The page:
Visit and Enjoy!

http://70sstreetmachines.tumblr.com/

Can’t Get the Bewitched Theme Song Out Of My Head!

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Collage created in Microsoft So.cl

There could be worse things looping on my internal 8-Track, so having the theme from Bewitched stuck in my head isn’t such a bad gig.  And what a show, for those who remember all the noteworthy characters like Endora, Uncle Arthur, the nosey Mrs. Kravitz, and even the sleazy Larry Tate.  And let’s be honest: Elizabeth Montgomery was beautiful, and lost to us far too early.

So here’s to all those days after elementary school when I would come home and watch Bewitched over a bowl of hot Spaghetti-Os!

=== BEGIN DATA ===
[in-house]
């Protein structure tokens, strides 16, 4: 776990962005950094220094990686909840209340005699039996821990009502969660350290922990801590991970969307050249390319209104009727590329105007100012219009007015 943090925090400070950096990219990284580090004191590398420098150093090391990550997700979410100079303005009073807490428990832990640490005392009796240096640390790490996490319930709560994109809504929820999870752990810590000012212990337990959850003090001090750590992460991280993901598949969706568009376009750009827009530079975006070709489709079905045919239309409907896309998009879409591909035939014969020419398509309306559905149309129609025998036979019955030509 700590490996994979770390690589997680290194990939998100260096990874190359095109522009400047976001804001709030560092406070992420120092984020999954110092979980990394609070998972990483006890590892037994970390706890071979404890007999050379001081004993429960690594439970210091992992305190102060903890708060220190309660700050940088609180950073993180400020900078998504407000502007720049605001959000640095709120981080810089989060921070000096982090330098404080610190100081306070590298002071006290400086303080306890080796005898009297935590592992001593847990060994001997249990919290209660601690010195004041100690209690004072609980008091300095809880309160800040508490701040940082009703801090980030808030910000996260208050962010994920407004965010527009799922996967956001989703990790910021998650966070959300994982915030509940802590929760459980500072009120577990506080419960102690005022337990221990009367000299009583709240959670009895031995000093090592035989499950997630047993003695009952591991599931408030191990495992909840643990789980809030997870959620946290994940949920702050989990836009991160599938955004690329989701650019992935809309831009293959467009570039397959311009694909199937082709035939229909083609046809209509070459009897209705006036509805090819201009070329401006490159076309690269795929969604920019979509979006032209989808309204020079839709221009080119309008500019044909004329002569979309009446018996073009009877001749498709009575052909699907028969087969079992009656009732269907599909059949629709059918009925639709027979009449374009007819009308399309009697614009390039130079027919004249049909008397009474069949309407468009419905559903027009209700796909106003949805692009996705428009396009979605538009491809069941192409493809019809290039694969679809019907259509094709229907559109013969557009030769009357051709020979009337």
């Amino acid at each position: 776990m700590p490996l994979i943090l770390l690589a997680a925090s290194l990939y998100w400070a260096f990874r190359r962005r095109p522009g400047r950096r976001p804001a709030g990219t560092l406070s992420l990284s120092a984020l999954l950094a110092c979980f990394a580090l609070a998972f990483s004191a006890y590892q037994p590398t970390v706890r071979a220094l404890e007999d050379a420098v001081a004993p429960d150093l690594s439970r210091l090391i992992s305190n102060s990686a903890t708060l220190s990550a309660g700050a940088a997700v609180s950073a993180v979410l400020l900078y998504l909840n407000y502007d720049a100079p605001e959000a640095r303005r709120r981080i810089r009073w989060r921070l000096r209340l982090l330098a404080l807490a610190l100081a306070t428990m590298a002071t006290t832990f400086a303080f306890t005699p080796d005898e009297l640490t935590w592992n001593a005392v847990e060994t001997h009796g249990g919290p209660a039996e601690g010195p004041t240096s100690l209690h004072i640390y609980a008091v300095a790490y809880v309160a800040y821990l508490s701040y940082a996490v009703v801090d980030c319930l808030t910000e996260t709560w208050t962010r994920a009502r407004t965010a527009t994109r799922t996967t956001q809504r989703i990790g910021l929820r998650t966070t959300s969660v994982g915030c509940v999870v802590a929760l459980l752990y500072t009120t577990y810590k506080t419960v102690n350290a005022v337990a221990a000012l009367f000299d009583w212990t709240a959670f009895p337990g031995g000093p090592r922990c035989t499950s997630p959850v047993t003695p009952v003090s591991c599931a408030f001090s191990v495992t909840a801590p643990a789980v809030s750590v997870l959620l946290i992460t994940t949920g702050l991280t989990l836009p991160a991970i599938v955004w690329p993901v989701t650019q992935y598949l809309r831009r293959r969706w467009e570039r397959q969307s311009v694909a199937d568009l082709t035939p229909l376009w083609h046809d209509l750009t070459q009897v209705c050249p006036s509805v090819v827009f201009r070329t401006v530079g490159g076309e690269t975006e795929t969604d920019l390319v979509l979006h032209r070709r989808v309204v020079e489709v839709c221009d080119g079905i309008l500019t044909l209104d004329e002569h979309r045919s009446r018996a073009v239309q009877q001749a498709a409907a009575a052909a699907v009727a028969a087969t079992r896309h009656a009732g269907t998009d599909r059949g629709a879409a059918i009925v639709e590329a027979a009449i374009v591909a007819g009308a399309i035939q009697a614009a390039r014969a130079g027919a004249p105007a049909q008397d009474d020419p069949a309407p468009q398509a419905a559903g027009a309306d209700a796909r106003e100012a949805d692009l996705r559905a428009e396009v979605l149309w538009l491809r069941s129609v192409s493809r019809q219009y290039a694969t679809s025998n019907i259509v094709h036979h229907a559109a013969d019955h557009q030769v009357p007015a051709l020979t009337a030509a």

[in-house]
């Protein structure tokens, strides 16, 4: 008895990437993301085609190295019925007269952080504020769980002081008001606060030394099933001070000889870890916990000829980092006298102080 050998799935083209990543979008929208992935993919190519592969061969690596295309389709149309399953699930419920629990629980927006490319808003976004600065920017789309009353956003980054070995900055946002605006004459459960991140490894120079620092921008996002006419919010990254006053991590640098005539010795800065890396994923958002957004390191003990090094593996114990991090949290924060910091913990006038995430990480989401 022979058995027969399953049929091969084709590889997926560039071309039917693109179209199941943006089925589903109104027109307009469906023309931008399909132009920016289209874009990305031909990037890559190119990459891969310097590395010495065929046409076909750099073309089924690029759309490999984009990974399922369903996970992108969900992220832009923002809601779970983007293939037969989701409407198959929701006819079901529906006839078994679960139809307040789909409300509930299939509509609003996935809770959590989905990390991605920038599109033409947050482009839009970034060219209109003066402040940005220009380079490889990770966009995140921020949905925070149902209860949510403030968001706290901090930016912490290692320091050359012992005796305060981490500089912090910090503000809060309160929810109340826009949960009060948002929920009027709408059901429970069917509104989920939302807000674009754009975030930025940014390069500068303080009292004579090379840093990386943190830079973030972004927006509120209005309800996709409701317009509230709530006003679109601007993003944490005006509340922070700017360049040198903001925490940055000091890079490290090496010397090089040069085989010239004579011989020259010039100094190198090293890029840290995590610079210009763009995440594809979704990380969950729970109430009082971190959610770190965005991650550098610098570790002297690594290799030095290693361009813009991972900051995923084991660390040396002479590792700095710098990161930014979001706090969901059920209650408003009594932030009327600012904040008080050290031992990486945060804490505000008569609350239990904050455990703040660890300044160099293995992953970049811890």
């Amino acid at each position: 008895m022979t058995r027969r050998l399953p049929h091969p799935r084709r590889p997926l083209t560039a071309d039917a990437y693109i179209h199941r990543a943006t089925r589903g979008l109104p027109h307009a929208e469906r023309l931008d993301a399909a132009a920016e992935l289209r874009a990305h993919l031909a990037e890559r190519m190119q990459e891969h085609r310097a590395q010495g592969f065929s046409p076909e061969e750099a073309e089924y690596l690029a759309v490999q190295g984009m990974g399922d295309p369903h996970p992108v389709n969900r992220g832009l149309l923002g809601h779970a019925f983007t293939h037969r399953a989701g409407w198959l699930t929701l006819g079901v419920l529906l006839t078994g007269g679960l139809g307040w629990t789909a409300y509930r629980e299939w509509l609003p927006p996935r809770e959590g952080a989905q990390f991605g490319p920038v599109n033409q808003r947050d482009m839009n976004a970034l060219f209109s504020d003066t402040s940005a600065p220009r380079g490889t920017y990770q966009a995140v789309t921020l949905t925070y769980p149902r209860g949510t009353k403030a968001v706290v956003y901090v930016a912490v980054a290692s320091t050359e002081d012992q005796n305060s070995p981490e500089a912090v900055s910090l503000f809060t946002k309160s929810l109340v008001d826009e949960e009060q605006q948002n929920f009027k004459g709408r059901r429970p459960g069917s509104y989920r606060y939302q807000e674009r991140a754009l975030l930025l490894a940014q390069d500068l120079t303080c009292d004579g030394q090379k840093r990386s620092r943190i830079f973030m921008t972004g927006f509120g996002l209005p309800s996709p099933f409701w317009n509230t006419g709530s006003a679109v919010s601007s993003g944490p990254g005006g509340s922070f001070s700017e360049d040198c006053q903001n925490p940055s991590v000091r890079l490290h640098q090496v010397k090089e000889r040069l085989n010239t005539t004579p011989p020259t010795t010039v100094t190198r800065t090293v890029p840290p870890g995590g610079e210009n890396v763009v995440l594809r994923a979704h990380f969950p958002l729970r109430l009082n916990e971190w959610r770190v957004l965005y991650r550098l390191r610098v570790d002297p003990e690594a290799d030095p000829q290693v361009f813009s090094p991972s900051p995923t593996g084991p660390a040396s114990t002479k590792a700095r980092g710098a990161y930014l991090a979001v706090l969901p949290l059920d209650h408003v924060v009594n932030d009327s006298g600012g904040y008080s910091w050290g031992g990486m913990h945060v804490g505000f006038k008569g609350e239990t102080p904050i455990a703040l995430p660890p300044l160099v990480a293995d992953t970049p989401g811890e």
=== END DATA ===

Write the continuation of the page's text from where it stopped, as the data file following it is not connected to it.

Knit Maxi Dress [1973]

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Long dresses have come back into style recently.  A quick search of the term “maxi dress” comes up with near-countless stores offering the long lengths in many styles and colors.  Thankfully, the cut and fabric is now much better than it was the last time such dresses were popular.

And thankfully, knitting your maxi dress is no longer necessary.

This gem was found in the Fall/Winter 1973-74 issue of McCall’s Needlework & Crafts. With her slippers and really old book, the model is settling in for a night of badly-lit reading.  Or entertaining Aunt Flo.  The plunging knit neckline dares to call out that she is kind of young, kind of now – “Charlie!” The iron cauldron above the hearth is locked down once more, cleaned and dried after the last initiation.  The hard-wood rocking chair is sure to create unparalleled back spasms after 45 minutes – time enough to get through the first chapter and grab a hot toddy.